Edifying Discourses in Diverse Spirits
Edifying Discourses in Diverse Spirits, also Upbuilding Discourses in Various Spirits was published on March 13, 1847, by Søren Kierkegaard. The book is divided into three parts just as Either/Or was in 1843 and many of his other discourses were. Kierkegaard had been working toward creating a place for the concepts of guilt and sin in the conscience of the single individual. He discussed the ideas generated by both Johann von Goethe and Friedrich Hegel concerning reason and nature. This book is his response to the ideas that nature and reason are perfect.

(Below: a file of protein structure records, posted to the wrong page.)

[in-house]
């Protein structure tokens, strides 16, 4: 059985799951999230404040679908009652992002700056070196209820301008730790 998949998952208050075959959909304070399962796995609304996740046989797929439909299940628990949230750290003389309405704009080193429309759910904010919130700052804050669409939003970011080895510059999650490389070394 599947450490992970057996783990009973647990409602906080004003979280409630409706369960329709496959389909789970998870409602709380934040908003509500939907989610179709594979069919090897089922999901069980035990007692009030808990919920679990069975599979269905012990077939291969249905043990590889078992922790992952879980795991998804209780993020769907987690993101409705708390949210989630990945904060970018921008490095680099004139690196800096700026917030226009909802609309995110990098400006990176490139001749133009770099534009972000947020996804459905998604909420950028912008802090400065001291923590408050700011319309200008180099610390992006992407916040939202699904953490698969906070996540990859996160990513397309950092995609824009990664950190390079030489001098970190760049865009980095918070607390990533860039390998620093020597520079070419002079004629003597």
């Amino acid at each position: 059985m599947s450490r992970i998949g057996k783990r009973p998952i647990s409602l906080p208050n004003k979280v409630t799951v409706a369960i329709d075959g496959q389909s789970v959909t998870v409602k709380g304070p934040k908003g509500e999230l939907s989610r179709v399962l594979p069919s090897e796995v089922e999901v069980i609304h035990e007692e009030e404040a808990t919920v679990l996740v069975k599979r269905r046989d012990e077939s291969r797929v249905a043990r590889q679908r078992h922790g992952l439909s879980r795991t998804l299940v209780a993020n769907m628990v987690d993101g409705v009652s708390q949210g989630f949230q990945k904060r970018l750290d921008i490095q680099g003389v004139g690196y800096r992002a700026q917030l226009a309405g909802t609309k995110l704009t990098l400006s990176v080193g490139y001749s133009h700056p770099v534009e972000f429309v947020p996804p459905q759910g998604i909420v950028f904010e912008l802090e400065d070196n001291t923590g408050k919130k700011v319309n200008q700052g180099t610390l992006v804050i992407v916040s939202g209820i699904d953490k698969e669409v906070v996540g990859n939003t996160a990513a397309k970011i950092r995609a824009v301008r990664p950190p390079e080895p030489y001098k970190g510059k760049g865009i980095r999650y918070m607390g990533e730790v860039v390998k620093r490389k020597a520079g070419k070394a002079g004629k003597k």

The first part of the book is a challenge to those who say they are not guilty of anything. Kierkegaard plays the questioner and asks tough questions throughout the text, such as, "What is patience? Is not patience the courage that freely takes upon itself the suffering that cannot be avoided?" "Are you now living in such a way that you are aware of being a single individual and thereby aware of your eternal responsibility before God." "Is not evil, just like evil people, at odds with itself, divided in itself?" "What is it to be more ashamed before others than before oneself but to be more ashamed of seeming than being?" "Should not he who planted the ear hear? But is not the opposite conclusion just as beautiful and convincing: Should not he whose life is sacrificing love believe that God is love?" "What means do you use to perform your work; is the means just as important to you as the end, just exactly as important?"The second part has to do with the idea that nature is perfect. He goes back to Job as he did in his Four Upbuilding Discourses, 1843. He says, "The silent friends did not compare Job with themselves—this did not happen until their respect (in which they silently held him) ceased and they broke the silence in order to attack the sufferer with speeches, but their presence prompted Job to compare himself with himself. No individual can be present, even though in silence, in such a way that his presence means nothing at all by way of comparison. At best, this can be done by a child, who indeed has a certain likeness to the lilies of the field and the birds of the air." "God isolated the human being, made every human being this separate and distinct individual, which is implied in the unconditional character of those first thoughts. The individual animal is not isolated, is not unconditionally separate entity; the individual animal is a number and belongs under what that most famous pagan thinker has called the animal category: the crowd. The human being who in despair turns away from those first thoughts in order to plunge into the crowd of comparisons makes himself a number, regards himself as a beast, no matter whether he by way of comparison is distinguished or lowly. But with the lilies the worried one is isolated, far away from all human or, perhaps more correctly, inhuman comparisons between individuals."The third part deals with the concept of the abstract and the concrete examples. Kierkegaard wrote of individuals known only as A and B in his first book, Either/Or. He then made them less abstract by making A into the Young Man in Repetition (1843) and B into his guide, the psychiatrist Constantin Constantius. The same day that he published Repetition he published Fear and Trembling which showed Abraham as an individual who was alone with God as he considered whether to follow his commands. He continued writing until he came to the concrete human being named Christ and wrote about the joy there is in following Christ. He's not against the ethics of Hegel or the aesthetics of Goethe but thinks that following Christ is the one thing needful. And that double-mindedness is the beginning of the sickness of the spirit for the single individual.
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